10 Ways Your Memory Is Completely Inaccurate

Repeated Exposure
The more times you're fed false information, the more likely you'll think you remembered seeing or hearing it as true elsewhere. © 2015 HowStuffWorks, a division of Infospace LLC

The theory of repeated exposure creating false memories is linked with suggestibility and implanted memories. As you read earlier, if someone asks you leading questions, you might "remember" an event that never occurred. Similarly, if someone tells you President Obama is a Muslim, and you're a conservative who doesn't care for him, you may falsely remember reading an article about the president attending services in a mosque. Repeated exposure takes these concepts a step further, saying that the more times you're fed misinformation or leading questions, the more likely you are to swear a particular memory is true.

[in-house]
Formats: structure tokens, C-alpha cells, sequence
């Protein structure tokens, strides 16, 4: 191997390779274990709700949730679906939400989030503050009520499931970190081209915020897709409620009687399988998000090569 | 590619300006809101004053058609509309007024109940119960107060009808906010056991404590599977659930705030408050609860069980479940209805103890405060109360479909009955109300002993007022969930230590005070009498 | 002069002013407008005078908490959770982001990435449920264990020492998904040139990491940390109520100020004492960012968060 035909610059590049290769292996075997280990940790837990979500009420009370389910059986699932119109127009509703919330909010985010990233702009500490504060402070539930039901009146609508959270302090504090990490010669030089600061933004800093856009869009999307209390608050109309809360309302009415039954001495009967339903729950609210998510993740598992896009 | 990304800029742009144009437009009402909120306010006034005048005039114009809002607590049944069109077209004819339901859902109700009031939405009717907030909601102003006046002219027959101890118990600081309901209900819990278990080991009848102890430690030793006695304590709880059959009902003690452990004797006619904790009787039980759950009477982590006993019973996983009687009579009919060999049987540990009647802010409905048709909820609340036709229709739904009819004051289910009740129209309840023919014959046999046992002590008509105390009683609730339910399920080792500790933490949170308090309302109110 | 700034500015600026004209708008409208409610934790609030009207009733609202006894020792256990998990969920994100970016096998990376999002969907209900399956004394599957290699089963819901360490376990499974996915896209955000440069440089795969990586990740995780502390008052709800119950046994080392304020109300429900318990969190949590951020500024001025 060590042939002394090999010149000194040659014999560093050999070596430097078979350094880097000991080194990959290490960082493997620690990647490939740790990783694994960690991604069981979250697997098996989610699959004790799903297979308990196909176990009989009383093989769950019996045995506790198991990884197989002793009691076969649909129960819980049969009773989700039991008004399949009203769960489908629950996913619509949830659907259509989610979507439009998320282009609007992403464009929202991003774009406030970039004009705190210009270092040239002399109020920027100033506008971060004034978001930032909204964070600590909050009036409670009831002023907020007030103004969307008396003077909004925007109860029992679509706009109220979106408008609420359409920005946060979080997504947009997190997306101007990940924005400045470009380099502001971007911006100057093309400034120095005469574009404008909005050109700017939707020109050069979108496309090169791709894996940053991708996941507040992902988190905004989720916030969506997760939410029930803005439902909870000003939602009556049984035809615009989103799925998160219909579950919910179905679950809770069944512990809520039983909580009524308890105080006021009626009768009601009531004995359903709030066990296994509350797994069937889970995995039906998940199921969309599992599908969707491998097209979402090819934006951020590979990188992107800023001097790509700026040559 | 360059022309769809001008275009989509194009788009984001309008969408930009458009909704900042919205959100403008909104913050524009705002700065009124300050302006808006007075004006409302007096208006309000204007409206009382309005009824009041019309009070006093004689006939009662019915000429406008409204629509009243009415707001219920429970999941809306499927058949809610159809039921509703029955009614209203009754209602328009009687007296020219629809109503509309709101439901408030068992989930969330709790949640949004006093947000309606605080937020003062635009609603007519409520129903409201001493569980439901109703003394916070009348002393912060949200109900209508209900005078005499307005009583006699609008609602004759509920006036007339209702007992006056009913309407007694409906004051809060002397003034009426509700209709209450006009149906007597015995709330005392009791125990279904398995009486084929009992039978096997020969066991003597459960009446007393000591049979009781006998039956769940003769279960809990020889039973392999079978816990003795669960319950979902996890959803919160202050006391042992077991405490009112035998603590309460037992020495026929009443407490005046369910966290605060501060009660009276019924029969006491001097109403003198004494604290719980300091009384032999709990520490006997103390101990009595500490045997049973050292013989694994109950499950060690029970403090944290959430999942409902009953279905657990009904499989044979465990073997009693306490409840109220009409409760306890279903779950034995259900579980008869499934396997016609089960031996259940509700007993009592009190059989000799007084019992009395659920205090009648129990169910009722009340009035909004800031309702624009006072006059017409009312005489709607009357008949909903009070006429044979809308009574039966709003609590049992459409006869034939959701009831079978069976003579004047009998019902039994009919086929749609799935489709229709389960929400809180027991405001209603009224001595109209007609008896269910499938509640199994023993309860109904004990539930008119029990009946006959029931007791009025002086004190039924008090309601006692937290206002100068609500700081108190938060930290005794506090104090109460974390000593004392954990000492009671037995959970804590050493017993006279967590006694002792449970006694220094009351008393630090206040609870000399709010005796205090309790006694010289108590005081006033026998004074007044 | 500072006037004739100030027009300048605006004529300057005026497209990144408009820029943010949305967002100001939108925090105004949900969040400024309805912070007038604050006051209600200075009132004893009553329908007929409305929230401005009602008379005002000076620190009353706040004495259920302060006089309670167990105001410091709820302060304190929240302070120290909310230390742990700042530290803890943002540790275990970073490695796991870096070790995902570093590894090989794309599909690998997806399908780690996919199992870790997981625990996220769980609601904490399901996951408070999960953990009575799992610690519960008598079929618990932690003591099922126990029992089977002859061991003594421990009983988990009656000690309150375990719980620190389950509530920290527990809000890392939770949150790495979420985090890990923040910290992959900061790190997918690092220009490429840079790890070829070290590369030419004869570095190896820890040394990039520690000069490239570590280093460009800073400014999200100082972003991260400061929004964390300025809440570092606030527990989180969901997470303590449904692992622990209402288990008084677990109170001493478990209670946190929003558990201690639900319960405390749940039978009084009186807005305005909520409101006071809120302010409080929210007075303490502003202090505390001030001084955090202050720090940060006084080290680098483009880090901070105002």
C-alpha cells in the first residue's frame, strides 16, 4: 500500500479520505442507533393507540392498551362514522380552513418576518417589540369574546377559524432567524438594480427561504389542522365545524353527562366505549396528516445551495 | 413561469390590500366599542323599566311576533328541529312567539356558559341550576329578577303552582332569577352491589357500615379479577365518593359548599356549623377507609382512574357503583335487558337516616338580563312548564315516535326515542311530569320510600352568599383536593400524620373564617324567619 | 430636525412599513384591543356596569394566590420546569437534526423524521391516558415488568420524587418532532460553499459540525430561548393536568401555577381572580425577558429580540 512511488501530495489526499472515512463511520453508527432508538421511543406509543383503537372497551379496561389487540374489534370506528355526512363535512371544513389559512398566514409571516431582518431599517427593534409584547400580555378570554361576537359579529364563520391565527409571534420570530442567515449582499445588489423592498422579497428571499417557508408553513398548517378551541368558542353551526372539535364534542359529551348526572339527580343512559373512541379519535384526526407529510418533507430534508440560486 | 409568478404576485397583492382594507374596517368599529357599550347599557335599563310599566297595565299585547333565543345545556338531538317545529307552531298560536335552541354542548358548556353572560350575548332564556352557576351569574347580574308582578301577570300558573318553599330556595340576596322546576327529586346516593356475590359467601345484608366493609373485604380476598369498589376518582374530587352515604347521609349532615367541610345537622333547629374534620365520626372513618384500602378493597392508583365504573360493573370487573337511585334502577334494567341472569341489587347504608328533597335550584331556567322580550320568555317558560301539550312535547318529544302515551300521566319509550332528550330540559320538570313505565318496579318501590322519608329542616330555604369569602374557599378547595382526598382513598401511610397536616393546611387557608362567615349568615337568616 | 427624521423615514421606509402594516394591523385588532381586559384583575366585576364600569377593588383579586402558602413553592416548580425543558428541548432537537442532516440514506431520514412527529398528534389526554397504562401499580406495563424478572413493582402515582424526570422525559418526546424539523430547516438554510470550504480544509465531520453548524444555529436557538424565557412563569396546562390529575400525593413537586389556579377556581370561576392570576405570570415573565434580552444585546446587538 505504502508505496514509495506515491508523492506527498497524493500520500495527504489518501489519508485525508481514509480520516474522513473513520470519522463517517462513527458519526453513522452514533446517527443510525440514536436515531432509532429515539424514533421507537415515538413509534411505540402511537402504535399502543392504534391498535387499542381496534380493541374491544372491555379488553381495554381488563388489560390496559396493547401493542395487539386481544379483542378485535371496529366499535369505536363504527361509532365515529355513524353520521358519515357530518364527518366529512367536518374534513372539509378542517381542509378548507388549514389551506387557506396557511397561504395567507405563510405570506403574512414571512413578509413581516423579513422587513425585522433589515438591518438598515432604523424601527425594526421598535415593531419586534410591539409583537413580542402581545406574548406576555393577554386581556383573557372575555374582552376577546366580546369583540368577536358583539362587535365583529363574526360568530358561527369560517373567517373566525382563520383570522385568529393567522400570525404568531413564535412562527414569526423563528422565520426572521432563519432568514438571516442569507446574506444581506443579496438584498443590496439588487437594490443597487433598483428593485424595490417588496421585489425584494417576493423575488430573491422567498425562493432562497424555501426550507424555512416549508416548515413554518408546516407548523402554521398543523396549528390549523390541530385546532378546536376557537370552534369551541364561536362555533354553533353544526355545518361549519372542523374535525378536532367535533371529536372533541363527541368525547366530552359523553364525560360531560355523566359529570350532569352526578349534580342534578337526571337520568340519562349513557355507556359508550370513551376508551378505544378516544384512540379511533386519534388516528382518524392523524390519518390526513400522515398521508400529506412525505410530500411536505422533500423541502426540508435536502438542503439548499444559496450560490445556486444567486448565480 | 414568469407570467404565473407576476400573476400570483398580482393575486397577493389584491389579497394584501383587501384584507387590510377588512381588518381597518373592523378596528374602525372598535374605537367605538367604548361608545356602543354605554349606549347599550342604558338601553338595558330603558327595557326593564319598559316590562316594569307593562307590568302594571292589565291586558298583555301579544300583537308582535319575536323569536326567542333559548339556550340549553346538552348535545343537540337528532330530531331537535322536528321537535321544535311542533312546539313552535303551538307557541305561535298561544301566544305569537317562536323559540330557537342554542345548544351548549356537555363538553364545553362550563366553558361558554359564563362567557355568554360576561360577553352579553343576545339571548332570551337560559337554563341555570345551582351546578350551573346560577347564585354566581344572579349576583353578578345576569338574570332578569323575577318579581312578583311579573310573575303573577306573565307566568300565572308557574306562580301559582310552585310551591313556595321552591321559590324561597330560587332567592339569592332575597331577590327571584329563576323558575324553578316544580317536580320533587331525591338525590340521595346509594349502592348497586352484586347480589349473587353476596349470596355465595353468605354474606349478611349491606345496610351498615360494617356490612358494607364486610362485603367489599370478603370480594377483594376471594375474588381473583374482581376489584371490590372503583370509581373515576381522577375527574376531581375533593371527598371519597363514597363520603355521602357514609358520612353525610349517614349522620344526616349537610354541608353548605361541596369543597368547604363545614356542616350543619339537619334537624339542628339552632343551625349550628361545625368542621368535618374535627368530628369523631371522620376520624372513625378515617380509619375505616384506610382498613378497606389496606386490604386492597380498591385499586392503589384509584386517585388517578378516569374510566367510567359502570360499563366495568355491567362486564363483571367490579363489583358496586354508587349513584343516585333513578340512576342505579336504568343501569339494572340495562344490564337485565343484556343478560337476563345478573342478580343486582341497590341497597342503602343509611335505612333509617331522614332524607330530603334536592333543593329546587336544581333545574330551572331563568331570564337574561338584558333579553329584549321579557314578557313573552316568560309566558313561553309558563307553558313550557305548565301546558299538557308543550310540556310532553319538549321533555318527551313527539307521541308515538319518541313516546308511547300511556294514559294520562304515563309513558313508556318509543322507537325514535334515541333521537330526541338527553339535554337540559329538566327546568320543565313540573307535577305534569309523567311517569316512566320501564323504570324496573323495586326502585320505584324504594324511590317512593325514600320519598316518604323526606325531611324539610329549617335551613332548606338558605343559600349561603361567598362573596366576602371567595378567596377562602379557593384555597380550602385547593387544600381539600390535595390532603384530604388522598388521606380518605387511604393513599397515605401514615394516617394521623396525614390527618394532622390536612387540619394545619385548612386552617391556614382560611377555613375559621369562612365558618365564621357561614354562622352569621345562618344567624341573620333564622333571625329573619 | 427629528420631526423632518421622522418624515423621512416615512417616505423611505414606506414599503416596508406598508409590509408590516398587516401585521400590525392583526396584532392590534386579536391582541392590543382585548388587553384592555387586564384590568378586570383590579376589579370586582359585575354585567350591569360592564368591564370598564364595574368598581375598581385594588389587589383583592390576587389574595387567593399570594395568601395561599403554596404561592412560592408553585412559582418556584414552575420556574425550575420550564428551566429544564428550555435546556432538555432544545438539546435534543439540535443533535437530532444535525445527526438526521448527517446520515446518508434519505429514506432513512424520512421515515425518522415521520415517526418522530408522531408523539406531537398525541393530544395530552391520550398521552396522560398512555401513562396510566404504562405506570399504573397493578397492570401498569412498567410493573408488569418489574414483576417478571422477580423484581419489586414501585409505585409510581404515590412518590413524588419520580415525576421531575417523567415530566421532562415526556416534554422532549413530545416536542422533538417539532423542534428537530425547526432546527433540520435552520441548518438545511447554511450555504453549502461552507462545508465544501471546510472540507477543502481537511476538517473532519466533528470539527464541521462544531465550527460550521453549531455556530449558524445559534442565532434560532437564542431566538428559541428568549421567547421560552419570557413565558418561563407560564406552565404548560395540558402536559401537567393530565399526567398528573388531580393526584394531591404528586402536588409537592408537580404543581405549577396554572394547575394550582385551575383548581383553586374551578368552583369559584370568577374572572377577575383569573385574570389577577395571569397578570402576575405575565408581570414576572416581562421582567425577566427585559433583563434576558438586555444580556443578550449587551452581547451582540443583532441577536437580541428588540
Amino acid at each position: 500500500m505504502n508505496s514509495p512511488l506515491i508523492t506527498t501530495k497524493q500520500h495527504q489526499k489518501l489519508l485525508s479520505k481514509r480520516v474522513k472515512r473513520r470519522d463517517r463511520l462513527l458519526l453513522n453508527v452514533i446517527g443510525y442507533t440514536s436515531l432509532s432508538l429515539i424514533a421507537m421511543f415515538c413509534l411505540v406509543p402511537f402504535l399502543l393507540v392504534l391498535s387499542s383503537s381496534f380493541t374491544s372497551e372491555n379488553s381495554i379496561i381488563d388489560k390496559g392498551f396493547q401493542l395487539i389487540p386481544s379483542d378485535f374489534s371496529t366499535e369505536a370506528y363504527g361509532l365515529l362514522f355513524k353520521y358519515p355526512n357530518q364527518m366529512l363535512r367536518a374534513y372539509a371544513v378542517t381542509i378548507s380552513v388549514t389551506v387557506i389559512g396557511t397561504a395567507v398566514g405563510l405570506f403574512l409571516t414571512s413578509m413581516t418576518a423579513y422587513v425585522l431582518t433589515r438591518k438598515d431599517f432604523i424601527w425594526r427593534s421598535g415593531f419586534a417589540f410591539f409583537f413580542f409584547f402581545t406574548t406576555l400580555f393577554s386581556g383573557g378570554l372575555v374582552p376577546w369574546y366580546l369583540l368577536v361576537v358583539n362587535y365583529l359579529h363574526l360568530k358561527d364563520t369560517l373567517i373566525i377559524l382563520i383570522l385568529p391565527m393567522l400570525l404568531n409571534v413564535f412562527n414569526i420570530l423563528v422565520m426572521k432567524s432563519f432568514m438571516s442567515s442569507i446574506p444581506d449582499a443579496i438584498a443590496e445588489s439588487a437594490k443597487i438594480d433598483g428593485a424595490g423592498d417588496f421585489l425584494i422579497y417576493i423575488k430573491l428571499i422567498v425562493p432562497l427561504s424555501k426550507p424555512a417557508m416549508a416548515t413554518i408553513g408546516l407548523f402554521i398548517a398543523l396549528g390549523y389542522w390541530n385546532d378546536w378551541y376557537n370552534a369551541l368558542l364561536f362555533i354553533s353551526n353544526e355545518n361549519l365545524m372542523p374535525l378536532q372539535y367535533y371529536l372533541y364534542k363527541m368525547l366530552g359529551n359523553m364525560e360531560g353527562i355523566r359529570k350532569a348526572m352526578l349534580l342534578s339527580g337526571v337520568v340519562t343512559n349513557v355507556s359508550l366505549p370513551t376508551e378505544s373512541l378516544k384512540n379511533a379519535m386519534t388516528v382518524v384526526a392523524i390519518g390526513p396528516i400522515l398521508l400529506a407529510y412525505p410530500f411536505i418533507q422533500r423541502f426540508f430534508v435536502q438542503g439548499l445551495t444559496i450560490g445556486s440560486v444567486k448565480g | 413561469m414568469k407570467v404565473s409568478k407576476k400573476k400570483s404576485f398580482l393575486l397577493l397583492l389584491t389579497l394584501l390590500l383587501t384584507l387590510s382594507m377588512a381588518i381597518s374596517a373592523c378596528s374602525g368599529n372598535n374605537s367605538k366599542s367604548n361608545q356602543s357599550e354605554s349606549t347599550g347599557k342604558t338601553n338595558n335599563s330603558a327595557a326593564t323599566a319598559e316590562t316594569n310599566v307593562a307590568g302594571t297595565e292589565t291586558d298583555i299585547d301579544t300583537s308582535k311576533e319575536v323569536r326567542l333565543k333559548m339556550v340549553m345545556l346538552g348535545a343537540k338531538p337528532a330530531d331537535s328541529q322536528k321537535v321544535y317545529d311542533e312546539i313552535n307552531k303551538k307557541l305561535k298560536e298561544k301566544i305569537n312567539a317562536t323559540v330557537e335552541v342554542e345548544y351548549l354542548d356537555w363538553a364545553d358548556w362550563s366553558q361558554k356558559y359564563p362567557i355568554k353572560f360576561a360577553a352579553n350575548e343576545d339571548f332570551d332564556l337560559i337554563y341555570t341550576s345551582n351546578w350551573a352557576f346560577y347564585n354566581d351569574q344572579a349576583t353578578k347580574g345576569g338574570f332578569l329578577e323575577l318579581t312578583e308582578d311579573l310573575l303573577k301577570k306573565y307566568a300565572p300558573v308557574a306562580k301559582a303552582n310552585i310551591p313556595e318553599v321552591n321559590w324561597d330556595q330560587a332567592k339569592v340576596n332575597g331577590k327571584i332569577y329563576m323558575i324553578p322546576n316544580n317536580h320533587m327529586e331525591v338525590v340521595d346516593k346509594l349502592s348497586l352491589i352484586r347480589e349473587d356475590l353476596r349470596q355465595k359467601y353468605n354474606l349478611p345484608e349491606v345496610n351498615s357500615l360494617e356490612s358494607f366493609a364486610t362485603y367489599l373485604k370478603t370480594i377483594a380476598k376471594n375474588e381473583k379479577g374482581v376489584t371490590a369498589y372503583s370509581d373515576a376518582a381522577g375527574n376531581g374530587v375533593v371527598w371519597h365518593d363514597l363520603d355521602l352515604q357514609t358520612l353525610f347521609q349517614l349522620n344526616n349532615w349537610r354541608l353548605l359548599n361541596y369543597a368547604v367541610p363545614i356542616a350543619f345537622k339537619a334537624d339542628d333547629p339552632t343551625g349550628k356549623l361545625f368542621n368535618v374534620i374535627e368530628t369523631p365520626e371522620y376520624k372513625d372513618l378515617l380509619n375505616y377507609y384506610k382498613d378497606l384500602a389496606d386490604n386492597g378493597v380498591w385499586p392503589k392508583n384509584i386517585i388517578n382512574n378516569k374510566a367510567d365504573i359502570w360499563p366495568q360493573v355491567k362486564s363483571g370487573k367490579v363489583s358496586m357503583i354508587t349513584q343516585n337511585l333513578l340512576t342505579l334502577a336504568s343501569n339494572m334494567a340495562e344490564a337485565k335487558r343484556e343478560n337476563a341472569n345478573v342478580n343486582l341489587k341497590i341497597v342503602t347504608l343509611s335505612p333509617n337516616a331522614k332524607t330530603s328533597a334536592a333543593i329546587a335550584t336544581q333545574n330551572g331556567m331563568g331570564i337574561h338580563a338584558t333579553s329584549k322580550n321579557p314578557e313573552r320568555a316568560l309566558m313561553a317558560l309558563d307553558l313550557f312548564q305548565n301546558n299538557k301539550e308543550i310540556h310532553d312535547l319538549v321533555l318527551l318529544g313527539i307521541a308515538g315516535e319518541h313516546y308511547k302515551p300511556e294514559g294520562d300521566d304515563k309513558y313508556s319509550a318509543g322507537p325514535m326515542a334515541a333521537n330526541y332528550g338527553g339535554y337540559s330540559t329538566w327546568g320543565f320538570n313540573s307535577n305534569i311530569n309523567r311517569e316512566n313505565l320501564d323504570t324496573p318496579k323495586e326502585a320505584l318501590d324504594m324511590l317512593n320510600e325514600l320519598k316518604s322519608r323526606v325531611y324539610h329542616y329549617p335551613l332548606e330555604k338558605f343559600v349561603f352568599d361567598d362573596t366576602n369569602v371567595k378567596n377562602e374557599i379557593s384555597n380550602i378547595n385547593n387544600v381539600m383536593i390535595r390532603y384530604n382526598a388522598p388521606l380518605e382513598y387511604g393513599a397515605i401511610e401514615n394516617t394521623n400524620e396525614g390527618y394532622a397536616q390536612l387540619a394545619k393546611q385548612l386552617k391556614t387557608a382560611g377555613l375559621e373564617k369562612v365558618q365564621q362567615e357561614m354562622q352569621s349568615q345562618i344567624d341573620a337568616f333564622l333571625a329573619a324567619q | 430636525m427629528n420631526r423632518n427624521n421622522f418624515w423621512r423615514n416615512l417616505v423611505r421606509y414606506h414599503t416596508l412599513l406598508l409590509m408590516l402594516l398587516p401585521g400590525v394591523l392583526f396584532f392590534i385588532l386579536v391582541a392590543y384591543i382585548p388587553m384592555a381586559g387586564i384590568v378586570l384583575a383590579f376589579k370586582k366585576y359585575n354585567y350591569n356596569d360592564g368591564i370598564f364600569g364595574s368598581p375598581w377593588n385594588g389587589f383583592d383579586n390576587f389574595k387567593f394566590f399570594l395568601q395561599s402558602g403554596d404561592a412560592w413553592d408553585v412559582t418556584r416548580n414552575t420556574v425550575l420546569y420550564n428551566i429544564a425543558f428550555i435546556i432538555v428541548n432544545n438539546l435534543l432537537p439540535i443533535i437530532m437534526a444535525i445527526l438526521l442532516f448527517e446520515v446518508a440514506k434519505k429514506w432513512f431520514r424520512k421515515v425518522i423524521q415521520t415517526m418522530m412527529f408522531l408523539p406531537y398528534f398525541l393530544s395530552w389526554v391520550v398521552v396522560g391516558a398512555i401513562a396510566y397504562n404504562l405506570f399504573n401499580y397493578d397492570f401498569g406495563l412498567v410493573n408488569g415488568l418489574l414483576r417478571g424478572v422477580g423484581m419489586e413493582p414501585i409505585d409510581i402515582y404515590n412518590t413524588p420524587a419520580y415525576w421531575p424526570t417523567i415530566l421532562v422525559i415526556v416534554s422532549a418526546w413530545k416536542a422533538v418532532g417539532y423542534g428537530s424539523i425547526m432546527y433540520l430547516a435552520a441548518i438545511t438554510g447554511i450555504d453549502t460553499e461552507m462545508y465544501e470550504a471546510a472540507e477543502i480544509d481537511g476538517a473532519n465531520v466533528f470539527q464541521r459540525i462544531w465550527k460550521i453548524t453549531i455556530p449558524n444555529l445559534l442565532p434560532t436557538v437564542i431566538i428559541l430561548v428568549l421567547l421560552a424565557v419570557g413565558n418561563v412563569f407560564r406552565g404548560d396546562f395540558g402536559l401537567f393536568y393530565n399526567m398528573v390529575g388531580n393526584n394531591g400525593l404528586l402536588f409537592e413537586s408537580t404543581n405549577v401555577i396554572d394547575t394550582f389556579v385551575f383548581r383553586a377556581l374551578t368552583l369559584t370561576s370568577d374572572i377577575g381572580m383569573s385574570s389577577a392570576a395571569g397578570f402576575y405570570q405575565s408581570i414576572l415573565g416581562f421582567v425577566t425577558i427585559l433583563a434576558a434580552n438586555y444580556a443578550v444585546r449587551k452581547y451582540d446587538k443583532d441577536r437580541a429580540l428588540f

In one study conducted by researchers at Kent State University, subjects were shown a video of a burglary, then asked questions with misleading suggestions. Some of these were repeated. Later, the subjects were asked how they knew certain pieces of information about the burglary. The subjects were more likely to say they learned this information from the video, even if it wasn't in there, if the information was suggested to them more than once in the follow-up questioning. Even a week later, many subjects were still positive they had learned the repeatedly-suggested information from the video [source: Zaragoza and Mitchell].

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